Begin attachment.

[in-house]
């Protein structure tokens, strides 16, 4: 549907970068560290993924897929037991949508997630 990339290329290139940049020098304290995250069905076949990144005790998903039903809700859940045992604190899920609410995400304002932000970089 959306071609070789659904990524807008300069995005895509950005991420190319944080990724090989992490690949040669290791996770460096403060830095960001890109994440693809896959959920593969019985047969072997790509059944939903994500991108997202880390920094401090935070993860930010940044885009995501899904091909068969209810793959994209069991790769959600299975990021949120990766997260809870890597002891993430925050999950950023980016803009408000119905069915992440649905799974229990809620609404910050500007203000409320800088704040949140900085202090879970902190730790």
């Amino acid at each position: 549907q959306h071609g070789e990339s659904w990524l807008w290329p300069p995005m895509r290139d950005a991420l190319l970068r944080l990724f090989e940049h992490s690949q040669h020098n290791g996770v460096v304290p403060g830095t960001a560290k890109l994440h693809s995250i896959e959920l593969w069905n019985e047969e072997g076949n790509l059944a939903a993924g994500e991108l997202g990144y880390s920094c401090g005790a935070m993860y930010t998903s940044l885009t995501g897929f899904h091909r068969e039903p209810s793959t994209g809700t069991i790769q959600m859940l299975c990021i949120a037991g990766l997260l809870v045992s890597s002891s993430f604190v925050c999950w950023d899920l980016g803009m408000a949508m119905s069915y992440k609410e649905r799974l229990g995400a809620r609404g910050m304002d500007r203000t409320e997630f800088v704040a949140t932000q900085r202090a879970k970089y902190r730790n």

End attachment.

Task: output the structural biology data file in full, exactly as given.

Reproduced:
[in-house]
């Protein structure tokens, strides 16, 4: 549907970068560290993924897929037991949508997630 990339290329290139940049020098304290995250069905076949990144005790998903039903809700859940045992604190899920609410995400304002932000970089 959306071609070789659904990524807008300069995005895509950005991420190319944080990724090989992490690949040669290791996770460096403060830095960001890109994440693809896959959920593969019985047969072997790509059944939903994500991108997202880390920094401090935070993860930010940044885009995501899904091909068969209810793959994209069991790769959600299975990021949120990766997260809870890597002891993430925050999950950023980016803009408000119905069915992440649905799974229990809620609404910050500007203000409320800088704040949140900085202090879970902190730790």
């Amino acid at each position: 549907q959306h071609g070789e990339s659904w990524l807008w290329p300069p995005m895509r290139d950005a991420l190319l970068r944080l990724f090989e940049h992490s690949q040669h020098n290791g996770v460096v304290p403060g830095t960001a560290k890109l994440h693809s995250i896959e959920l593969w069905n019985e047969e072997g076949n790509l059944a939903a993924g994500e991108l997202g990144y880390s920094c401090g005790a935070m993860y930010t998903s940044l885009t995501g897929f899904h091909r068969e039903p209810s793959t994209g809700t069991i790769q959600m859940l299975c990021i949120a037991g990766l997260l809870v045992s890597s002891s993430f604190v925050c999950w950023d899920l980016g803009m408000a949508m119905s069915y992440k609410e649905r799974l229990g995400a809620r609404g910050m304002d500007r203000t409320e997630f800088v704040a949140t932000q900085r202090a879970k970089y902190r730790n």